As Kennet Leasing celebrates its 20th anniversary, Fred
Crawley catches up with the broker-cum-lessor that is making
headway in the sales-aid sector.


“We certainly could have done more to grow
quickly, but it would have put our reputation at risk,” says Steve
Swift, on the 20th anniversary of Kennet Equipment Leasing.

“Our reputation with customers and funders has
always been our big priority, and it’s something we want to stand
in our favour whenever we pick up the phone to a new funder.”

This point is backed up well – names such as
Aldermore, Black Arrow, Armada and General Asset Management have
all joined Kennet’s list of more than 20 funders in the past year,
and it is in negotiations with another name at the time of

Reputation has been particularly important for
Kennet given its position as an introducer of sales-aid business –
an area in which the broker market has seen many controversies over
the last year.

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Tony Devenney, a director of distribution at
Kennet, emphasises the caution with which Kennet approaches the
products and sales tactics of its partners.

He remarks: “These days, it’s even more
important to know your dealers than to know your customers, and
many of our high-volume relationships have 10 years or 15 years
behind them. In any case, the proof is in the pudding – our funders
have had very few write-offs or debit backs from sales-aid business
we’ve introduced.”

Interestingly, Kennet has seen a significant
increase in interest in its sales-aid business as competing
introducers have had their fingers burnt by troublesome suppliers
in the last 18 months.

But in straight financial terms, 2009 will
take some time to recover from. Total business volume dropped from
its peak of £36m (€41.6m) to just over £20m over the year, although
it looks likely it will exceed £25m again during 2010.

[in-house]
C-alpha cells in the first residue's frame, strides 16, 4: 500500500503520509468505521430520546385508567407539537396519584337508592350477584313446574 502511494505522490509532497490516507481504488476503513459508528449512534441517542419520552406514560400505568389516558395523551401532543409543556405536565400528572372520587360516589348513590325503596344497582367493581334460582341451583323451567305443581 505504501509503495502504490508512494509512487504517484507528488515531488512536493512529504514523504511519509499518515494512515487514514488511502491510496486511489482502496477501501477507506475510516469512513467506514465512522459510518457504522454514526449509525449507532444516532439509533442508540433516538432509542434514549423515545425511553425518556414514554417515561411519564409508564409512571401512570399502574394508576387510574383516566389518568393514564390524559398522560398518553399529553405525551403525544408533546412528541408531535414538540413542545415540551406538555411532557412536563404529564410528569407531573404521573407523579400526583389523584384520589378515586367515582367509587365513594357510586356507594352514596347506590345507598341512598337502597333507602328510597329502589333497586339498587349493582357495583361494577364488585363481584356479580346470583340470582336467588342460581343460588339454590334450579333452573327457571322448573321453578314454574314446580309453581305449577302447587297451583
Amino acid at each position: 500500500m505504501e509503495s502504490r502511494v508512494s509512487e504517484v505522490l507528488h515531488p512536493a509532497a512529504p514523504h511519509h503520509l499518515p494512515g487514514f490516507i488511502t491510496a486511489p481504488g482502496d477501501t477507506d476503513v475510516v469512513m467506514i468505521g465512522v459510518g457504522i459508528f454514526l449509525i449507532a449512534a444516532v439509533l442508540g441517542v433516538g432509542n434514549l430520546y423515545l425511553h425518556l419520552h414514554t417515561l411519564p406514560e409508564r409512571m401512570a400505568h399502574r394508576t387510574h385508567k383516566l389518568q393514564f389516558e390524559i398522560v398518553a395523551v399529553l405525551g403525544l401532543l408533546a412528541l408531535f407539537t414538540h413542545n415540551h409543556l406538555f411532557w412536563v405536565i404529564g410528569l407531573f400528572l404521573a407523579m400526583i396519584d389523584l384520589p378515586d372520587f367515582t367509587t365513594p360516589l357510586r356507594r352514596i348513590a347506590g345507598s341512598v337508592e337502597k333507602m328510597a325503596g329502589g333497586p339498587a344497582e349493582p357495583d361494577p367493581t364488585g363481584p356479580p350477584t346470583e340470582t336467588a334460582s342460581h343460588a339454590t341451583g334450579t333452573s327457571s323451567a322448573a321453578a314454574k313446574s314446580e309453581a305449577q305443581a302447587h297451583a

Kennet is also on a post-recession recruitment
drive, taking on additional sales support staff to ensure smoother
links with dealers, while also employing three staff to generate
return business from its existing customer base of 50,000. In
addition, while the overall funding market remains constricted,
deal volume is returning quickly.

Already this year, Kennet is 30% up
year-on-year on deals done through primary funder ING Lease, and
25% up on business with growing player Investec Asset Finance.

Interestingly, there has also been a 68%
increase in business done with Siemens Financial Services, contrary
to market rumours of the German industrial giant pulling away from
the broker market.

But one area in which Kennet never saw a
cessation in growth is its own lease book, which as of 31 December
2009 had grown 84% year-on-year.

The firm began building up its own portfolio
from working capital in 1997, on the back of a deal that was “just
too good” not to be underwritten, and has been selectively
continuing to build it up since then.

These days, Kennet’s book has around £4m in
outstanding receivables, and is funded through block discounting
facilities with Hitachi, ING and Siemens.

Developing an underwriting function to handle
its own book has helped Kennet in terms of introduced deals too,
with a standing acceptance rate of around 90% with its primary

In general, the lessees appearing in Kennet’s
book are a mix of public sector bodies and businesses with
“top-end” credit.

Customers have included the BBC, Sainsbury’s,
Eddie Stobart and Hamleys, as well as several local authorities. To
minimise risk, deal size is never greater than £250,000 – to date,
the largest write-off on the book has been £8,000 for water coolers
leased to Lehman Brothers in 2007.

As such, the wholesale withdrawal of many
funders from certain sectors as a “flight to quality” reaction to
recession has ramped up Kennet’s leasing business impressively.

Some £2.3m was written on Kennet’s portfolio
during the 12 months of 2009, more than doubling the company’s size
and producing “excellent” profits on the back of high margins on
new business.

Kennet has also secured joint ventures with a
number of suppliers specifically for own-book growth during 2009,
suggesting that ambitions as a full-scale lessor may not be too far

“Eventually, we’d like to reach out to the
market as a major funder ourselves,” says Devenney, making the idea
more than just a suggestion.